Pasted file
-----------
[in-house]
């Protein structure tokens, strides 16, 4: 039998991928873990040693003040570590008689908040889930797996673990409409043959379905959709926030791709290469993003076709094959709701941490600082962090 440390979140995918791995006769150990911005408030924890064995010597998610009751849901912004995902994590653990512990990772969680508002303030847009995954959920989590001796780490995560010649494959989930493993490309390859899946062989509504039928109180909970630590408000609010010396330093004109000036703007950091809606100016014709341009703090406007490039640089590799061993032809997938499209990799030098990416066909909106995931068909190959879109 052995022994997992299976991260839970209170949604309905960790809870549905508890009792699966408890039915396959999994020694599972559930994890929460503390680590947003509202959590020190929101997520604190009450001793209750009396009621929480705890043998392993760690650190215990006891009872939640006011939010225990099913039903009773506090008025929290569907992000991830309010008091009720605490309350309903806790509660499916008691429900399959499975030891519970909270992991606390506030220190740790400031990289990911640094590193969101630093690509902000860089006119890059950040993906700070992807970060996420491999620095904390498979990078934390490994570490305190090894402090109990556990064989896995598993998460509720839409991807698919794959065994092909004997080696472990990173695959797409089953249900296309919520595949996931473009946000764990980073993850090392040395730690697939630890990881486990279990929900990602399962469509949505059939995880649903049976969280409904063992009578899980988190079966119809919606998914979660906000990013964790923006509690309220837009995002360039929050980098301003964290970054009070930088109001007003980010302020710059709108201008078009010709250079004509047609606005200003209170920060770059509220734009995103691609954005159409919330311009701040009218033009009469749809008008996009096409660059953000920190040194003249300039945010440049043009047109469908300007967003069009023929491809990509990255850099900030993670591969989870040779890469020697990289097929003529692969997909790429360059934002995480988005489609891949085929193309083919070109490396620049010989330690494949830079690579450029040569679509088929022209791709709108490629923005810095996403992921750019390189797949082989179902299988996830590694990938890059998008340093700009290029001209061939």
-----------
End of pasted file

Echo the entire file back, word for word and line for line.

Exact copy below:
[in-house]
């Protein structure tokens, strides 16, 4: 039998991928873990040693003040570590008689908040889930797996673990409409043959379905959709926030791709290469993003076709094959709701941490600082962090 440390979140995918791995006769150990911005408030924890064995010597998610009751849901912004995902994590653990512990990772969680508002303030847009995954959920989590001796780490995560010649494959989930493993490309390859899946062989509504039928109180909970630590408000609010010396330093004109000036703007950091809606100016014709341009703090406007490039640089590799061993032809997938499209990799030098990416066909909106995931068909190959879109 052995022994997992299976991260839970209170949604309905960790809870549905508890009792699966408890039915396959999994020694599972559930994890929460503390680590947003509202959590020190929101997520604190009450001793209750009396009621929480705890043998392993760690650190215990006891009872939640006011939010225990099913039903009773506090008025929290569907992000991830309010008091009720605490309350309903806790509660499916008691429900399959499975030891519970909270992991606390506030220190740790400031990289990911640094590193969101630093690509902000860089006119890059950040993906700070992807970060996420491999620095904390498979990078934390490994570490305190090894402090109990556990064989896995598993998460509720839409991807698919794959065994092909004997080696472990990173695959797409089953249900296309919520595949996931473009946000764990980073993850090392040395730690697939630890990881486990279990929900990602399962469509949505059939995880649903049976969280409904063992009578899980988190079966119809919606998914979660906000990013964790923006509690309220837009995002360039929050980098301003964290970054009070930088109001007003980010302020710059709108201008078009010709250079004509047609606005200003209170920060770059509220734009995103691609954005159409919330311009701040009218033009009469749809008008996009096409660059953000920190040194003249300039945010440049043009047109469908300007967003069009023929491809990509990255850099900030993670591969989870040779890469020697990289097929003529692969997909790429360059934002995480988005489609891949085929193309083919070109490396620049010989330690494949830079690579450029040569679509088929022209791709709108490629923005810095996403992921750019390189797949082989179902299988996830590694990938890059998008340093700009290029001209061939």